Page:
The IRSpy library does the bulk of the work in this software: the command-line and web interfaces are both as thin as possible, relying on the library; and the
ZOOM::Pod library is small and self-contained. The library is contained in the
The library consists of the following hierarchy of classes:
IRSpy.pm -- the controlling class IRSpy/Maintenance.pod -- this document IRSpy/Record.pm -- a record of a probed database IRSpy/Test.pm -- base class for individual tests IRSpy/Test -- contains individual tests IRSpy/Test/Main.pm -- the top-level test, calls others IRSpy/Test/Ping.pm -- simplest test: checks server is alive IRSpy/Test/Search -- contains tests for searching IRSpy/Test/Search/Title.pm -- test for title search
The main class, and the only one used directly by the command-line application. And
IRSpy object represents a connection to a database of extended ZeeRex records, together with a set of connections to target databases being tested.
With the aid of
IRSpy/Record.pm, this class implements a framework within which separately authored tests may be run, the tests running sequentially but with all connections attempting each test in parallel - i.e. all connections must complete a given test (whether successfully or not) before the next test is begun.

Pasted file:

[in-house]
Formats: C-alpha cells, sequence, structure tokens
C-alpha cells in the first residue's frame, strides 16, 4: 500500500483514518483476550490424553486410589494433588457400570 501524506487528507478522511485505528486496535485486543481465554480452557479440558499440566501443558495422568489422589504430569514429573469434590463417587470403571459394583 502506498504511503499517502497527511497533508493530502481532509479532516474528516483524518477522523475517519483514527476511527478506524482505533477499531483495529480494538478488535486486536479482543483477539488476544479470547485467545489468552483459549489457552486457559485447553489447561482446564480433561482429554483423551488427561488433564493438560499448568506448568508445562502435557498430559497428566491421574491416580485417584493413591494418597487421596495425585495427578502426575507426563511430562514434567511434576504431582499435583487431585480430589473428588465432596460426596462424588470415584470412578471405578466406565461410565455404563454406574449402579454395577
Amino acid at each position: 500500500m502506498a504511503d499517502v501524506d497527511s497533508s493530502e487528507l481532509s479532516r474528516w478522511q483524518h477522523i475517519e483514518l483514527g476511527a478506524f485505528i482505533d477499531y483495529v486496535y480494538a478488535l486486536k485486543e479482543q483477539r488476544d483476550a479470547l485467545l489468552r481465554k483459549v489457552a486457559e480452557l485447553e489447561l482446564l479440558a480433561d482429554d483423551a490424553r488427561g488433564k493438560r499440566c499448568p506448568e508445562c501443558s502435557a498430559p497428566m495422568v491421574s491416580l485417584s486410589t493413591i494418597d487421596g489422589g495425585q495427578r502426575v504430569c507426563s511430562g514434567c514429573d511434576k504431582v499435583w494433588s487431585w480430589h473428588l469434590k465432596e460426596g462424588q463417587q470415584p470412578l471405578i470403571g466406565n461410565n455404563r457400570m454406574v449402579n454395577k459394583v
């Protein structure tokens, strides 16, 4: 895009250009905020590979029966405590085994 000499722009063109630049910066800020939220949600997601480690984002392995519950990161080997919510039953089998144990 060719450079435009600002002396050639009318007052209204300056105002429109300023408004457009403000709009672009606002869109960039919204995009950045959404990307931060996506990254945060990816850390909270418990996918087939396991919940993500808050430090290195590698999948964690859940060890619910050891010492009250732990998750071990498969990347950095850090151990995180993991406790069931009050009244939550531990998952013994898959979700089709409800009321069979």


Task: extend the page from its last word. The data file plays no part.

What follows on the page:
Do you really need a section about this file?
Represents a record describing a target database, based on an extended ZeeRex record. Includes the results of the tests that have been run during the current session.
This is an abstract base-class that is used by all the concrete classes implementing specific tests. Its principle purpose is to provide the
run_tests() method whereby high-level tests such as
Main can invoke lower-level tests.
Directory containing plugins for specific tests.
The top-level test: running an IRSpy object (by calling its
check() method) consists of running the
Main test, then writing the results of that test back to the database. This test itself does nothing but call lower-level tests, using the
run_tests() method provided by its superclass.
The simplest of all the "real" tests (i.e. not including
Main) and good one to use as a template when developing new tests. It tests whether the target can be connected to, using
ZOOM::Pod callbacks to be notified of each target's success or failure, and updates the associated record accordingly.
Directory containing plugins for specific tests of searching. In time, we will probably have analogous directories for retrieval tests, extended services tests. etc.
A simple test of title-searching.
The results of IRSpy's probing are held in a Zebra database of extended ZeeRex records: these mostly conform to the ZeeRex schema as described on the website at http://explain.z3950.org/dtd/ but are extended with additional elements to store the results of various tests.
The configuration for the Zebra database is found in the
zebra directory. It consists of a distressingly large number of files, all of which are described in that directory's
There is also a
ZOOM::XML::Simple module, but it's unfinished and unused.
Mike Taylor, <firstname.lastname@example.org>
Copyright (C) 2006 by Index Data ApS.
This library is free software; you can redistribute it and/or modify it under the same terms as Perl itself, either Perl version 5.8.7 or, at your option, any later version of Perl 5 you may have available.